It took several minutes for Noonan and me to break into Parker’s sleep-deprived haze. When we finally did, he told us his story. “I set up a folder structure in Reporting Services that mirrors our departments and workgroups at CHSI. There’s a domain local group set up for each of the main folders in Reporting Services. I configured the security for each folder so that only those users in the corresponding domain's local group have rights to view that folder. People in the Personnel Department can see only the Personnel folder. People in the Sales Department can see only the Sales folder.”

“I get the picture,” I interrupted. “It sounds like the cat’s pajamas. So tell me when it started to go south.”

Parker continued. “I started to deploy reports on the server. I found that every report was used by more than one department. I’d have to deploy each report and its shared data source to 10 or 12 folders so that all the departments could have access. That took some work, but I could handle it. Then the revisions started.

“It seemed that each and every user wanted changes made to their reports: new columns, different fonts, revised formats. Why couldn’t they leave things the way they were?”

Parker hesitated. He’d been through a lot.

“Users can be very cruel,” I agreed.

Parker went on. “I had to update the reports in every location each time they changed. Then the shared data sources had to be updated with changes to the server names and logon credentials. There were just too many of them!”

It was then that Noonan chimed in. “Greg, why didn’t you tell me? You didn’t have to go through this alone.”

Parker stared at the floor, unable to meet her gaze. “I didn’t want you to think that I couldn’t handle the assignment. I didn’t want you to think that I was weak.”

“You’re not weak,” I offered, “you just need a bit of know-how. You need to find the missing link, so to speak.”

He looked up. “The missing link?”

“Mr. Parker, your report-management scheme is sound except for one thing: linked reports.”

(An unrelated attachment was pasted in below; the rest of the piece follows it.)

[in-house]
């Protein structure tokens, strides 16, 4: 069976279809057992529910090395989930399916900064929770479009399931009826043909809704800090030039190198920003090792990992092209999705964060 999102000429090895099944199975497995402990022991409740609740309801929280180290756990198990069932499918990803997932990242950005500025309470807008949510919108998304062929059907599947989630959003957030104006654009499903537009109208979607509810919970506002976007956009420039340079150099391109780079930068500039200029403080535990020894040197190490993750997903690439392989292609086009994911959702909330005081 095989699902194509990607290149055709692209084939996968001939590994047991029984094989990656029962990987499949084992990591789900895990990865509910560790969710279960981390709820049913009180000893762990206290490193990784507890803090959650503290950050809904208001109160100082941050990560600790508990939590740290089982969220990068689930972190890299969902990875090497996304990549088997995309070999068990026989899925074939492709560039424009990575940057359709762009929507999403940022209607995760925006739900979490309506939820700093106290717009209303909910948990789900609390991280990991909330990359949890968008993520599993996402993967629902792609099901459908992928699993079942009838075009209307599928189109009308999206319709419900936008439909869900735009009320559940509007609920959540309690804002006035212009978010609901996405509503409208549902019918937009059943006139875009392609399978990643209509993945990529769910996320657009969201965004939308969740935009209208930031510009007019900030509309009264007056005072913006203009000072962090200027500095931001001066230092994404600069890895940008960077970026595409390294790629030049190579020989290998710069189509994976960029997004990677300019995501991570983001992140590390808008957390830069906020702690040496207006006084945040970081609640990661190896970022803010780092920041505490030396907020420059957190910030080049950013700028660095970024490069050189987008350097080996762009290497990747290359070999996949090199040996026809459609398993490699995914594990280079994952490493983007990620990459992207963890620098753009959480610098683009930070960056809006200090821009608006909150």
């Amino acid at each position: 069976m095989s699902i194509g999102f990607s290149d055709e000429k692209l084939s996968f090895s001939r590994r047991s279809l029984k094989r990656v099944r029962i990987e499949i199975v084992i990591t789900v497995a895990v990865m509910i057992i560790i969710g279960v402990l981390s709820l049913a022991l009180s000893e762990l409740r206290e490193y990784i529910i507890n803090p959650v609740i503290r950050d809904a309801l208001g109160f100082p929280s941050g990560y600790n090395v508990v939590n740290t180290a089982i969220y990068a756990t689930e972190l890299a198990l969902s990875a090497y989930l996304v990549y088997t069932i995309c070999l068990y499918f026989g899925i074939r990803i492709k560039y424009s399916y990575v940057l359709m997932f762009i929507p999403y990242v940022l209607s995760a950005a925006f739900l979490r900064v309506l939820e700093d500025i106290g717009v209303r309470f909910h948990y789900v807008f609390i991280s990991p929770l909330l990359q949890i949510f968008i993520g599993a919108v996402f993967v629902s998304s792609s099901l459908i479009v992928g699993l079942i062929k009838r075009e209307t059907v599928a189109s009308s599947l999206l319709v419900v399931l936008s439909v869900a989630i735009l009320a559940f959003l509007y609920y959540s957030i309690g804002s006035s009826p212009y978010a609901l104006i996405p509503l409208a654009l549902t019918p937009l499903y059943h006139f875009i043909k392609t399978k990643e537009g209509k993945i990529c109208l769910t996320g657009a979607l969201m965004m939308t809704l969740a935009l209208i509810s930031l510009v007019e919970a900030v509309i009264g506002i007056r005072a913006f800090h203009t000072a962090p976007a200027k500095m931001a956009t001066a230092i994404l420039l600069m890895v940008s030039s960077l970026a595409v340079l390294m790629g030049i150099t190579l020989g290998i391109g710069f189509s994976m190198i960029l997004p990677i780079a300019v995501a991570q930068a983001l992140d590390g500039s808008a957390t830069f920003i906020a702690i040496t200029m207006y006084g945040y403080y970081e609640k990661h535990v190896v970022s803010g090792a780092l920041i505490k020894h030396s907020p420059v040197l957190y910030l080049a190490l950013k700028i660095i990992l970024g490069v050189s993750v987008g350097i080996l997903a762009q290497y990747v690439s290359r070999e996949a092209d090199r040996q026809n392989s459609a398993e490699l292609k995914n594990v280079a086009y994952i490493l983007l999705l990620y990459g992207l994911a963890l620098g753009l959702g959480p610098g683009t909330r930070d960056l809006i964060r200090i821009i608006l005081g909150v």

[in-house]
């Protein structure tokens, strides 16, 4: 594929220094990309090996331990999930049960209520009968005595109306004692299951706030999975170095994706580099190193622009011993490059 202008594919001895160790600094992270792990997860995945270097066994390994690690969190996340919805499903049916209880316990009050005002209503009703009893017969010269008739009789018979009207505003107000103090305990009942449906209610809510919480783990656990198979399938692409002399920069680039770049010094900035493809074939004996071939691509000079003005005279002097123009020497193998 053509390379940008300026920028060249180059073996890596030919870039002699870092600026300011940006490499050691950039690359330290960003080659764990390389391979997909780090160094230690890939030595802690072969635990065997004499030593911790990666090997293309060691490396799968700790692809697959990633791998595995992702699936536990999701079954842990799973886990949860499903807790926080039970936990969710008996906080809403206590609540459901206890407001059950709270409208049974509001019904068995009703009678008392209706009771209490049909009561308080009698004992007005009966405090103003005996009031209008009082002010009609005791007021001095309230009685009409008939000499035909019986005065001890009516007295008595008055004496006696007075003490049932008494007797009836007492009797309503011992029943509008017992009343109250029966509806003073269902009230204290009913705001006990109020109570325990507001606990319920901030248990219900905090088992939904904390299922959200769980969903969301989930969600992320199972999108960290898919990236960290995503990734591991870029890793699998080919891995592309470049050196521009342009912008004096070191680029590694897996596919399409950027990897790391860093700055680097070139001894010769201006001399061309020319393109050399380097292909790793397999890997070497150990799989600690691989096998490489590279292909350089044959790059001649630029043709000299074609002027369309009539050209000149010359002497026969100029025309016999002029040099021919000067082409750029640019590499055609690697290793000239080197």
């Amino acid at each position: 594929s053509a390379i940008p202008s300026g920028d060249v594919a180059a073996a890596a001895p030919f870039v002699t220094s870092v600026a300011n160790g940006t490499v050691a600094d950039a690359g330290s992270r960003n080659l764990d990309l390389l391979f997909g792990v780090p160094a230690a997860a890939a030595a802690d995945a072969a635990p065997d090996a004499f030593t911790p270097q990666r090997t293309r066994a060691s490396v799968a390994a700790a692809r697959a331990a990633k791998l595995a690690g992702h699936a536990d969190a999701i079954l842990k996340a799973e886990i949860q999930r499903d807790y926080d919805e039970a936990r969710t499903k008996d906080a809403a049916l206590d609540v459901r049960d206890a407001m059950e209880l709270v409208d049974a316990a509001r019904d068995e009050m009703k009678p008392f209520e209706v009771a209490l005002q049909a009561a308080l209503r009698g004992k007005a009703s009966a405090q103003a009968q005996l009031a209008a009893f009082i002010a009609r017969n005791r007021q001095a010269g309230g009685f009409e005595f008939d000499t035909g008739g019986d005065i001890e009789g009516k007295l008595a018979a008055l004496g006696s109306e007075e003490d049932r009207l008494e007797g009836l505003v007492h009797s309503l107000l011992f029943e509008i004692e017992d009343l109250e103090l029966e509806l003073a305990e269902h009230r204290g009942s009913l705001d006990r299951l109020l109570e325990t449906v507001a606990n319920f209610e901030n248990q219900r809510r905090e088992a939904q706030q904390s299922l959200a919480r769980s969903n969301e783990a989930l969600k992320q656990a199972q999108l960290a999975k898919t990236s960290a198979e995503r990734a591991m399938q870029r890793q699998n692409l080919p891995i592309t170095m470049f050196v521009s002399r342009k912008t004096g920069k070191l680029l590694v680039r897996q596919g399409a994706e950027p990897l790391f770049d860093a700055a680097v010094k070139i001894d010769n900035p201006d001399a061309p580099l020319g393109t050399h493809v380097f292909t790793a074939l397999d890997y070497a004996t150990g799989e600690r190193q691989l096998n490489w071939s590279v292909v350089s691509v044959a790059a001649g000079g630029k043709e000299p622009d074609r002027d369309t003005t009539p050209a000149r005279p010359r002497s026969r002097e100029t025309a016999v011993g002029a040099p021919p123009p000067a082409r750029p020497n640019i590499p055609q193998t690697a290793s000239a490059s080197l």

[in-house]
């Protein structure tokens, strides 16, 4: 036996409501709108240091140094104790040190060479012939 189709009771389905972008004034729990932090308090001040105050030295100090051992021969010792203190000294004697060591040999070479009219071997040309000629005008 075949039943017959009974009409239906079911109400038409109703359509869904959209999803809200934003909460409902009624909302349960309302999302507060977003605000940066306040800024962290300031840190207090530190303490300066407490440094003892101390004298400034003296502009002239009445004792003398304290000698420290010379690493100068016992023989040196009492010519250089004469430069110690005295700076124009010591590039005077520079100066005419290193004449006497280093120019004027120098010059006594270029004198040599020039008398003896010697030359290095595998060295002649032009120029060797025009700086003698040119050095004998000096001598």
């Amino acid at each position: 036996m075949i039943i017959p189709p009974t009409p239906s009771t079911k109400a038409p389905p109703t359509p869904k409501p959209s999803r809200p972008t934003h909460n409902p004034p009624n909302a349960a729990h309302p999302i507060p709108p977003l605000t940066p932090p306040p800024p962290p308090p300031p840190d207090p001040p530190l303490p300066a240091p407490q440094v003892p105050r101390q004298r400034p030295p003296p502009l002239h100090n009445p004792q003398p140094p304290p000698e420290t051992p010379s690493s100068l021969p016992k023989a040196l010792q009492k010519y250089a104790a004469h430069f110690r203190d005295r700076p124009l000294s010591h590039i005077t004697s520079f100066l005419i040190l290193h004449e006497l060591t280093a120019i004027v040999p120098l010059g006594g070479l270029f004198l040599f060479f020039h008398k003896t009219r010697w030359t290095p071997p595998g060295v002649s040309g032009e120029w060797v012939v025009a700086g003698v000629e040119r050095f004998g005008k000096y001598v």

“You mean the ability to nest one report layout inside another?” Noonan interjected.

“No, you’re thinking of subreports,” I corrected.

“Is that where the user clicks on an element in one report to navigate to another report?” Parker asked.

“No,” I answered. “Reporting Services calls that drill-through. I’m talking about linked reports. With linked reports, you can deploy a report and its shared data source in a single location on the report server—sort of like a master folder. Then you can create links to that report in each of the department folders. The links look just like typical report entries in each of the folders. When a report or a shared data source changes, only the items in the master folder need to be updated. The links are always pointing to the up-to-date version of the reports found in the master folder.”

The overworked Reporting Services administrator was astounded. “How do you do that?”

I took over at the keyboard for a quick demo. I created a folder called Master in the Home folder on the Reporting Services server. I then moved a report and a shared data source into that folder. Next, I opened the Properties page for the report.

I explained the process to Parker and Noonan. “Use the Create Linked Report button to set up the link. After you enter the name of the report and a description, use the Change Location button to create the link in one of your department folders . The linked report shows up in the department folders just as if it were a regular report. The only difference is the small chain link that shows up on the report icon. You can even set different parameter defaults and execution properties for each linked report.”

Parker soon had his entire report structure converted to linked reports. He could then deploy report updates with ease and was ready to return to a normal life—or as close to a normal life as any SQL Server administrator has a right to expect.

It was then that my cell phone rang again. Another case, only this time it was the data that needed to be saved.

About the Author

B.I. Powers shares an office at Superior Consulting Services in Minneapolis with Brian Larson, a frequent presenter about SQL Server business intelligence and author of Microsoft SQL Server 2005 Reporting Services and Delivering Business Intelligence with Microsoft SQL Server 2005 (both from Osborne/McGraw-Hill). Powers is too cheap to get his own email box but can be contacted through Brian’s email address at [email protected]